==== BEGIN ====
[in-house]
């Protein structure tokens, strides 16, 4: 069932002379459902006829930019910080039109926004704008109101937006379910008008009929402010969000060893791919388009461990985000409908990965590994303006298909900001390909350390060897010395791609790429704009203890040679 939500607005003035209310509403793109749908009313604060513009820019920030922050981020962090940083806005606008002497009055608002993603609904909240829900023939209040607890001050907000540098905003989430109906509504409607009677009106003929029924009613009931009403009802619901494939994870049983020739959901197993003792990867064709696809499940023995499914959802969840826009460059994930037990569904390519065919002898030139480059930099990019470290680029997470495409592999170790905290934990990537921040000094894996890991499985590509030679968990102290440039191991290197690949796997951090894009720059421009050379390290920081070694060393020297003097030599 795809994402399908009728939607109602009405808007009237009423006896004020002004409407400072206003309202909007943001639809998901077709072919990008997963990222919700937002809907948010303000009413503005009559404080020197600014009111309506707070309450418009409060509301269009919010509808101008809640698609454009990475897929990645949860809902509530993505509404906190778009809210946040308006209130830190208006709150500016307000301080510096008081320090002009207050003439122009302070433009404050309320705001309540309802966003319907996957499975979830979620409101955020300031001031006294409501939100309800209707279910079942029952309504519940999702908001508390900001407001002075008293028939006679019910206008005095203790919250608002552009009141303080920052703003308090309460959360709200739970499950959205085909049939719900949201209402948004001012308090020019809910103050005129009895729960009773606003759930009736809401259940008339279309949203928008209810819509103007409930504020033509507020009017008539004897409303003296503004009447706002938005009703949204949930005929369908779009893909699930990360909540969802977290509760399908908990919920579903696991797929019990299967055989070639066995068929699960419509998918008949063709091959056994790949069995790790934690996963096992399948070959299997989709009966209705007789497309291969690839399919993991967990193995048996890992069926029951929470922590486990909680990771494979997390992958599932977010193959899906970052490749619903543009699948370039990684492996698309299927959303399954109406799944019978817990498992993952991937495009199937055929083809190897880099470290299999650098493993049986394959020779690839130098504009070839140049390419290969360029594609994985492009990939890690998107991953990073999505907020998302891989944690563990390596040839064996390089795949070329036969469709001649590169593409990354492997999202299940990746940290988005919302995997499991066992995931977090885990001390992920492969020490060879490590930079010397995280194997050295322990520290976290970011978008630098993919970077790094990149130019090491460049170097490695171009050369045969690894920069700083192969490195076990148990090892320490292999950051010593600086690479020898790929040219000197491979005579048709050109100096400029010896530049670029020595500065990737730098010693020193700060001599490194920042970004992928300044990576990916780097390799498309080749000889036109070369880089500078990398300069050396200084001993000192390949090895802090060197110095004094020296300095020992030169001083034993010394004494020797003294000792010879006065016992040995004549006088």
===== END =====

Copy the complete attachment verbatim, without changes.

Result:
[in-house]
């Protein structure tokens, strides 16, 4: 069932002379459902006829930019910080039109926004704008109101937006379910008008009929402010969000060893791919388009461990985000409908990965590994303006298909900001390909350390060897010395791609790429704009203890040679 939500607005003035209310509403793109749908009313604060513009820019920030922050981020962090940083806005606008002497009055608002993603609904909240829900023939209040607890001050907000540098905003989430109906509504409607009677009106003929029924009613009931009403009802619901494939994870049983020739959901197993003792990867064709696809499940023995499914959802969840826009460059994930037990569904390519065919002898030139480059930099990019470290680029997470495409592999170790905290934990990537921040000094894996890991499985590509030679968990102290440039191991290197690949796997951090894009720059421009050379390290920081070694060393020297003097030599 795809994402399908009728939607109602009405808007009237009423006896004020002004409407400072206003309202909007943001639809998901077709072919990008997963990222919700937002809907948010303000009413503005009559404080020197600014009111309506707070309450418009409060509301269009919010509808101008809640698609454009990475897929990645949860809902509530993505509404906190778009809210946040308006209130830190208006709150500016307000301080510096008081320090002009207050003439122009302070433009404050309320705001309540309802966003319907996957499975979830979620409101955020300031001031006294409501939100309800209707279910079942029952309504519940999702908001508390900001407001002075008293028939006679019910206008005095203790919250608002552009009141303080920052703003308090309460959360709200739970499950959205085909049939719900949201209402948004001012308090020019809910103050005129009895729960009773606003759930009736809401259940008339279309949203928008209810819509103007409930504020033509507020009017008539004897409303003296503004009447706002938005009703949204949930005929369908779009893909699930990360909540969802977290509760399908908990919920579903696991797929019990299967055989070639066995068929699960419509998918008949063709091959056994790949069995790790934690996963096992399948070959299997989709009966209705007789497309291969690839399919993991967990193995048996890992069926029951929470922590486990909680990771494979997390992958599932977010193959899906970052490749619903543009699948370039990684492996698309299927959303399954109406799944019978817990498992993952991937495009199937055929083809190897880099470290299999650098493993049986394959020779690839130098504009070839140049390419290969360029594609994985492009990939890690998107991953990073999505907020998302891989944690563990390596040839064996390089795949070329036969469709001649590169593409990354492997999202299940990746940290988005919302995997499991066992995931977090885990001390992920492969020490060879490590930079010397995280194997050295322990520290976290970011978008630098993919970077790094990149130019090491460049170097490695171009050369045969690894920069700083192969490195076990148990090892320490292999950051010593600086690479020898790929040219000197491979005579048709050109100096400029010896530049670029020595500065990737730098010693020193700060001599490194920042970004992928300044990576990916780097390799498309080749000889036109070369880089500078990398300069050396200084001993000192390949090895802090060197110095004094020296300095020992030169001083034993010394004494020797003294000792010879006065016992040995004549006088």